The sensor element is etched directly into the silicon, explains Mr. Rittmannsberger. The acceleration sensor, the microprocessor and the surface-mounted components are arranged on one ceramic substratum and bonded with glass conductors to the metal base. The entire yaw-rate sensor is enclosed in a metal cover. Afterward it gets a plastic housing with an electric plug specific to the customer's application.

Bosch's expertise in microelectronics prompts Martin Zechnall, president of the company's semiconductor and electronic control unit (ECU) division, to claim that the German industrial giant is the first supplier of automotive ECUs produced with micro-hybrid technology. This technology, based on a special support material sintered together from several layers of flexible ceramic foil, makes further ECU miniaturization possible, he says.

"By the end of the century approximately 30% of all Bosch control units will be produced with this technology," Mr. Zechnall says. "The advantages are resistance to high temperature and vibration loads, combined with improved electromagnetic compatibility and reduced size."

Bosch also uses electronics to chip away at the size of its headlight systems. The company introduced its first Litronic high-intensity discharge (HID) low-beam headlights (combined with halogen high beams) with BMW in 1991 and continues to refine the product.

"In 1997 Bosch will introduce the third generation of Litronic and the HID Compact PES system," says Gunter Hege, senior manager of lighting systems. "And in 1998 we will unveil another breakthrough in automotive technology, the Bifunction Litronic HID, for one-bulb low- and high-beams."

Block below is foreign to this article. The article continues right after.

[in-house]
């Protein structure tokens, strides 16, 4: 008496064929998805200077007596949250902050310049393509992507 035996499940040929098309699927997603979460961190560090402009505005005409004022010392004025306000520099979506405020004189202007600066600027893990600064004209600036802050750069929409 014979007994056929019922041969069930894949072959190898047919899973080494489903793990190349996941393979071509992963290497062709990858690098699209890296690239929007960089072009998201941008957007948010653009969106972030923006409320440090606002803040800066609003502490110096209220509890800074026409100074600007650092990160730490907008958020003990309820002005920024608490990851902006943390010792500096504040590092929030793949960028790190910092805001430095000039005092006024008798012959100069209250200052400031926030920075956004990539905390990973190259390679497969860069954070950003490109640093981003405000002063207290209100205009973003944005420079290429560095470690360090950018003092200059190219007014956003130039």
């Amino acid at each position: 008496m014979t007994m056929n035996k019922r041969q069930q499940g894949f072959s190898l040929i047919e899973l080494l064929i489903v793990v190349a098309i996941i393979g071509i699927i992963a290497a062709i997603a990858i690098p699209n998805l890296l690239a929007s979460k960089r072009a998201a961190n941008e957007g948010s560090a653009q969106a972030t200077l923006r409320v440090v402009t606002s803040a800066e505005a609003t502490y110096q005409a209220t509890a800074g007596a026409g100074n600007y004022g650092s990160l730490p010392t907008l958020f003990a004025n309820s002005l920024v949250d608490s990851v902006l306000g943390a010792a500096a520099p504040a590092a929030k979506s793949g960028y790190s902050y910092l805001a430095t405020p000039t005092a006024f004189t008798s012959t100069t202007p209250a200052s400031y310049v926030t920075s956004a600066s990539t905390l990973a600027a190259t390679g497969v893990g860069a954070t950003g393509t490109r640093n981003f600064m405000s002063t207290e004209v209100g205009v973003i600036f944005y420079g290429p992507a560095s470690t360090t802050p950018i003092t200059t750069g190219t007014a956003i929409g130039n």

The new Litronic cuts system volume and weight and integrates the HID's starter and connector into one component, and offers greater design flexibility, says Bosch, which reduced system ballast volume from 79 cu. ins. to 17 cu. ins. (1.301L to 0.281L) and mass from 70 oz. to 12 oz. (2 kg to 350 g) since the system's first generation.

HID Compact PES offers more light from smaller and more-compact headlamps, says Mr. Hege. The result is improved aerodynamics, packaging advantages and more design freedom. This development reduces the depth of Litronic headlamps to 5 ins. (128 mm) or 25% with almost the same luminous flux and range. The lens diameter was reduced from 2 ins. to 1.5 ins. (60 mm to 40 mm).

The Bifunction Litronic uses one discharge bulb and one reflector for both low- and high-beams. In a fraction of a second, the position of the discharge bulb in the reflector is changed electro-mechanically from the low-beam position to the high-beam and back.

Bosch also has developed a headlight leveling system for its HID applications in Europe. Such systems are mandated by regulation in Europe. It recognizes any movement of the car body and tracks headlamps accordingly with the aid of electrical motors. Special sensors for the angular movement at the front and rear axles detect not only static compression of the rear end of a loaded-trunk car, but also dynamic dive-in during acceleration and braking.